For those who missed it first time, here’s Neil Gaiman’s introduction to my novella The Fairy Feller’s Master Stroke, which picked up the British Fantasy Award. Posted here because I’ll be getting the story back into print shortly, after multiple requests (it was a limited edition collectors’ book) and once again to thank Neil for taking the time to write it.
Yesterday I gave a very successful lecture at the world-famous Tate Britain art gallery in London, entitled â€˜Myth, Memory and the Art of Richard Daddâ€™. The event was a sell-out, and also pretty ground-breaking on several fronts. I was one of the first â€“ if not the first â€“ genre writer to be invited to the Tate to give a lecture for one of their rightly-acclaimed study days. And personally, it was one of the most high-profile appearances Iâ€™ve made.
I only have praise for the staff and academics at the Tate who treated both myself, and the genre, with a great deal of respect. Before the lecture, the audience toured the gallery to see Daddâ€™s work and many took the opportunity to ask me about my opinions on the artist and his work. After that I gave the lecture, touching on not only my interest in Dadd and my novella about his most famous painting, â€˜The Fairy Fellerâ€™s Master Strokeâ€™, but also about other authors influenced by Dadd â€“ Terry Pratchett, Neil Gaiman, Angela Carter, Robert Rankin and more. We followed this with an at times intense debate with an art historian about the meaning of Daddâ€™s work, and a couple of readings from The Fairy Feller novella.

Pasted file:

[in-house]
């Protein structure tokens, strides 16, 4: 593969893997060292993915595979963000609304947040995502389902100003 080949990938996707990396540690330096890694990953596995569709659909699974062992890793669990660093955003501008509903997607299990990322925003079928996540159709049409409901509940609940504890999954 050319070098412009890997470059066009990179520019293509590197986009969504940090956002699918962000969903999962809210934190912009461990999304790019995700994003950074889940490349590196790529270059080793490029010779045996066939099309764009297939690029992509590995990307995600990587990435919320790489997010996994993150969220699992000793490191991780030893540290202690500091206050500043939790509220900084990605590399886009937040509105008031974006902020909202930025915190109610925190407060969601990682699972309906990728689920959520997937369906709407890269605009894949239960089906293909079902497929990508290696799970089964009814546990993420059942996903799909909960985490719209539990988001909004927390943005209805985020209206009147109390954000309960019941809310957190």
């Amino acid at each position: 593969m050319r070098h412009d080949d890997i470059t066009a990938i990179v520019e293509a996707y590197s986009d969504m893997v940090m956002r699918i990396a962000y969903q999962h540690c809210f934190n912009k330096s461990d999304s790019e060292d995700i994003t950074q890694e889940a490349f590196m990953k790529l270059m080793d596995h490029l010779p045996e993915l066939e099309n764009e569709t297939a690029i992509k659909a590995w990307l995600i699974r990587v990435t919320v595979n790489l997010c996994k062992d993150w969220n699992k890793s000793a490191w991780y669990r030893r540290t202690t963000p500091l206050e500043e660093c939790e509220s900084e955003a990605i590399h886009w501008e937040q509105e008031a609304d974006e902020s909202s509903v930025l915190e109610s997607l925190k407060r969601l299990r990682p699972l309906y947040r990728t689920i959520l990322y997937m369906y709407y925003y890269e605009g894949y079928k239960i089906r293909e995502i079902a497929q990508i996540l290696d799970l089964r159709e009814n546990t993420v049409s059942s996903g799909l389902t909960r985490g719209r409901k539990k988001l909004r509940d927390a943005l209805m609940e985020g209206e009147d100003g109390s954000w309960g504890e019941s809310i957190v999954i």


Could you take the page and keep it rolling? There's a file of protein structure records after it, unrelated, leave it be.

The novella has gone from strength-to-strength since it won the British Fantasy Award four years ago. The limited edition by PS Publishing has nearly sold out, and the added attention from this Tate event has created interest from across the world. Now I need to find a mainstream publisher interested in reprinting it as part of a collection so it can reach a wider audience.
My novel The Hounds of Avalon has been shortlisted in the Best Novel category for this year’s British Fantasy Awards. That makes five out of the last six books that have been shortlisted for Best Novel, which must be some kind of record. (Also, no wins, which must also be a record on the nominations/failure to win ratio…)
The award will be presented at Fantasycon in Nottingham next month, which is shaping up to be one of the best British conventions in recent years. Well worth a visit.
And there are some great books also on the Best Novel shortlist: Ramsey Campbell, Secret Stories; Hal Duncan, Vellum: The Book of All Hours; Neil Gaiman, Anansi Boys; George R R Martin, A Feast For Crows; Mark Morris, Nowhere Near An Angel.